Low fitness levels during childhood are associated with increased future risk of a myriad of health issues. Image courtesy Shutterstock.com

Not just child’s play – study provides benchmark for identifying those at risk

Boys perform better than girls in speed, limb strength and cardiorespiratory fitness, whilst girls have the edge in balance and flexibility, according to a landmark study of European children which hopes to provide useful data in the fight against childhood obesity and other health issues.

Over 10,000 children aged between 6 and 11 took part in the research, which is the first to provide sex and age-specific physical reference standards for the age group in Europe.

The exercises included a cardiorespiratory fitness test, a ‘flamingo’ balance test, a handgrip strength test, a standing long jump, a 40m sprint and a sit-and-reach test for flexibility.

The results, published in the International Journal of Obesity, found that girls had better balance and flexibility than boys, whilst boys performed better in speed and agility, muscular strength and cardiorespiratory fitness (CRF). Overall, older children performed better than younger children, except for CRF in boys and flexibility in girls.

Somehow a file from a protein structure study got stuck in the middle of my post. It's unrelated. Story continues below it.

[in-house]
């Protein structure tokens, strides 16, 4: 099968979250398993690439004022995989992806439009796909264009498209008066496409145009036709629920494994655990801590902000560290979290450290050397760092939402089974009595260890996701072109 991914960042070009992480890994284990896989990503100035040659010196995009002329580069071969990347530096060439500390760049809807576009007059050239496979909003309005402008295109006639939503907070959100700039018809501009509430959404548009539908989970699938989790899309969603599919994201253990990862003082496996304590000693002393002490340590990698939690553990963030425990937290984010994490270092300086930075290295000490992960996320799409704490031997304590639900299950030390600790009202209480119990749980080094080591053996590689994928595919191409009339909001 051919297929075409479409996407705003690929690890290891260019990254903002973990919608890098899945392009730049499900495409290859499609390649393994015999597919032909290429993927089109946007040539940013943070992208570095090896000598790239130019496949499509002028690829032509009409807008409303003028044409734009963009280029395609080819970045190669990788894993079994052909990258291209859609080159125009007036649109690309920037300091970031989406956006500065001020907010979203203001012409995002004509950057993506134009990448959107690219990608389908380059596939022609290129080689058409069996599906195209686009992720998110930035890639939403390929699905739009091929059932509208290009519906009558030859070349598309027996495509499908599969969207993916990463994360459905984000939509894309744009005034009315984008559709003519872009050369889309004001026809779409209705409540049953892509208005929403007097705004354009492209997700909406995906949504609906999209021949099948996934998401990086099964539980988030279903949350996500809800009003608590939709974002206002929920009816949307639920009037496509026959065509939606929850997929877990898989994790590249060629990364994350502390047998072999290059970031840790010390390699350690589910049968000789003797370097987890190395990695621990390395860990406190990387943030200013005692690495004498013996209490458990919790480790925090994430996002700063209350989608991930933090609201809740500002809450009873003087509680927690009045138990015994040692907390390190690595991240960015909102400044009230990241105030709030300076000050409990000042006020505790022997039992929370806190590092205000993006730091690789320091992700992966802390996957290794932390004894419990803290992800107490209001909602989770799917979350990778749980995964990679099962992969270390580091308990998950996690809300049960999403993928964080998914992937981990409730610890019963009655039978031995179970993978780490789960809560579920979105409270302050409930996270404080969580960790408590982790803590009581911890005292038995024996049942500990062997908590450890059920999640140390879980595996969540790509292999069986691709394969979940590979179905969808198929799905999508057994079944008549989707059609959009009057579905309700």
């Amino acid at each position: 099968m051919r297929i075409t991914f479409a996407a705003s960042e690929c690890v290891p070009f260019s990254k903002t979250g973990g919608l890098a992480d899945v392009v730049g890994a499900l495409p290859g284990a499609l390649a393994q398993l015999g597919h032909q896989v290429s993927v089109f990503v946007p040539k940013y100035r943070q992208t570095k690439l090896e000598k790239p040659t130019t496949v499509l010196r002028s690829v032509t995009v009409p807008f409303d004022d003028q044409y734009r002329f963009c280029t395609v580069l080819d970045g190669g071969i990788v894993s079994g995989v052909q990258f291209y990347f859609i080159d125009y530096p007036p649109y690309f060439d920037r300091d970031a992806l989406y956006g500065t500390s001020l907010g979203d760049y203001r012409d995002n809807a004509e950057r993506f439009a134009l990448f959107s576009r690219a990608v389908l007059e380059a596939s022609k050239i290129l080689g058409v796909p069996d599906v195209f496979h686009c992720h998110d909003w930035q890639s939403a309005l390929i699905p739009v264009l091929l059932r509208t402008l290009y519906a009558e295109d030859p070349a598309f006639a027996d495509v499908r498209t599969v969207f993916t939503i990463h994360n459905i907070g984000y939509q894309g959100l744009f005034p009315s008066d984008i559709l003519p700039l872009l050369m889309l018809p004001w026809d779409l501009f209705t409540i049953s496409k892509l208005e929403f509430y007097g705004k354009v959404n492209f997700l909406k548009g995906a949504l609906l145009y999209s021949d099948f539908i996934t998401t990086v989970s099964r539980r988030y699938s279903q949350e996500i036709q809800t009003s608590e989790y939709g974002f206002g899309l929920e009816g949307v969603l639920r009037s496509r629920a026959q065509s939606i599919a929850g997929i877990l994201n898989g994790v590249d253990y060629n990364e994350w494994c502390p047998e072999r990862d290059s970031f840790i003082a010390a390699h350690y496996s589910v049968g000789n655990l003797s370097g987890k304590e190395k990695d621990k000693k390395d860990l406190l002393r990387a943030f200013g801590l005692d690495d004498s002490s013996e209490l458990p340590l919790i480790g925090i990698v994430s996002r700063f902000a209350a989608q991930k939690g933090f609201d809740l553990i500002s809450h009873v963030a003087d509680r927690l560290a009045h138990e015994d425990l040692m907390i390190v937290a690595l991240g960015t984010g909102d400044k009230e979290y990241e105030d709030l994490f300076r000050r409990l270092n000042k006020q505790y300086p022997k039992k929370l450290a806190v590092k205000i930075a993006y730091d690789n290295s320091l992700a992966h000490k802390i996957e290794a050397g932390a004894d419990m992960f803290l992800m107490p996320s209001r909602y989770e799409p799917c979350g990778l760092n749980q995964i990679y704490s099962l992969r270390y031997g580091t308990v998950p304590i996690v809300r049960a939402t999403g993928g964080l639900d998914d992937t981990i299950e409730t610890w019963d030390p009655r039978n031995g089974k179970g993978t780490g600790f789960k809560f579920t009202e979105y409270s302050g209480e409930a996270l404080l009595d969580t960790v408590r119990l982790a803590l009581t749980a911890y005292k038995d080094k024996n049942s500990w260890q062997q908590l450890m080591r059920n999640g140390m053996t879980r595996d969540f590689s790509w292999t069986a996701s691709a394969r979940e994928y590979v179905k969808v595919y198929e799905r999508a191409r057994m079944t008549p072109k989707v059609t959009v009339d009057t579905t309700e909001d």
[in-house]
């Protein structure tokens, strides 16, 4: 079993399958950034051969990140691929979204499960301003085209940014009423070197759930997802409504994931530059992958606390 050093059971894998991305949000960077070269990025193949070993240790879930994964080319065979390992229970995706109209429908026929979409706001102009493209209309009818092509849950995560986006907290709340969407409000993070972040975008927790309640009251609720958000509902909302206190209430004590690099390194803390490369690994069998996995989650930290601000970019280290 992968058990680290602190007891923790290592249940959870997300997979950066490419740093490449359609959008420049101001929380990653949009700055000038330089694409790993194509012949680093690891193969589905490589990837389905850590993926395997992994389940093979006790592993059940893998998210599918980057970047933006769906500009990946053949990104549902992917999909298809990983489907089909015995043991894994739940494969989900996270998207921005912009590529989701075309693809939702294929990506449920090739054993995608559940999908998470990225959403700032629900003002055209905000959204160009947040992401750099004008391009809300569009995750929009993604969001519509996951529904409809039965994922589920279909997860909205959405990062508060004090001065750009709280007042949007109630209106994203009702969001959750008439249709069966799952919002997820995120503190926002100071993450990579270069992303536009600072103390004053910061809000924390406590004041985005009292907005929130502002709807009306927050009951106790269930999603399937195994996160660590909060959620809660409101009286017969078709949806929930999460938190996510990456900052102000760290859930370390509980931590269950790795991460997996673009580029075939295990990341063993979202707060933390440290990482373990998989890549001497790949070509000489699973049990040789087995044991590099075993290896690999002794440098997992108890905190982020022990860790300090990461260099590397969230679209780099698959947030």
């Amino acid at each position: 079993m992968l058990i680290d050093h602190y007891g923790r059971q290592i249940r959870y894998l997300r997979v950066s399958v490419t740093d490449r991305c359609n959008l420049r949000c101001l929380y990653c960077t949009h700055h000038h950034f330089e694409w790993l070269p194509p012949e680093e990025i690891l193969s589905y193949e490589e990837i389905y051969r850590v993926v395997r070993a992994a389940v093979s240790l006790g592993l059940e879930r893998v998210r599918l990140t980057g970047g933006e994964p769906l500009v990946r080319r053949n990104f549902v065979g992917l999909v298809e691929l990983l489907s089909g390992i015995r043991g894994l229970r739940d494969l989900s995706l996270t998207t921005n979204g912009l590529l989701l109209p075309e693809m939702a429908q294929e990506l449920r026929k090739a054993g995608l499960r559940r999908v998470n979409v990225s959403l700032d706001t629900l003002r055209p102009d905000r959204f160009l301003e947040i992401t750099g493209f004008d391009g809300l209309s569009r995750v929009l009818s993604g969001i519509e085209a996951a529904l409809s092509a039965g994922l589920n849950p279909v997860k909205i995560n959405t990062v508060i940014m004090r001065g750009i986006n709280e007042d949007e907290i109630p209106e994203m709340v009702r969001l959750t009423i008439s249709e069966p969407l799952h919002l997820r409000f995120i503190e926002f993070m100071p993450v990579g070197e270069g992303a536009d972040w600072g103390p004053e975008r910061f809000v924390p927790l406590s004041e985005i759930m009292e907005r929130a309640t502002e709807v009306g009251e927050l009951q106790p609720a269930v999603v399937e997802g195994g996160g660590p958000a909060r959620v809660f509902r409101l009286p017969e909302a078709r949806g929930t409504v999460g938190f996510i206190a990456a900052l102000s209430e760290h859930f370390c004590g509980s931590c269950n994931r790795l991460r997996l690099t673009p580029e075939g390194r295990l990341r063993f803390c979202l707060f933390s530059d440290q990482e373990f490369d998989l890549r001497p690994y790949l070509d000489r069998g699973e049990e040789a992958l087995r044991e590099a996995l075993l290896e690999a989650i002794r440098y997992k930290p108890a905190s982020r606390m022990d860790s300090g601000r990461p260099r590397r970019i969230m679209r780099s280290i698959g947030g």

Low fitness levels during childhood and adolescence are associated with increased future risk of obesity, cardiovascular diseases, impaired skeletal health, reduced quality of life and poor mental health. In spite of the much publicised benefits of being physically active, young people’s performance in fitness tests has declined over the last three decades.

Dr Luis Gracia-Marco of the Children’s Health and Exercise Research Centre within Sport & Health Sciences at the University of Exeter, one of the study’s authors, said: “There is a real scarcity of data on standards of fitness for children. Our study is the first to provide standard values of sex and age-specific fitness for this age group of children in Europe. These values may be useful in identifying those children at higher risk of developing unfavourable health outcomes owing to their low fitness level.”

The researchers suggest the data could be useful for schools, sports clubs and other organisations to help classify when a child’s performance could indicate that there is a risk to their health in the future. For example, low scores on CRF and handgrip tests are associated with cardiovascular issues.

A total of 10,302 children from eight European countries took part in the study.

Date: 11 November 2014

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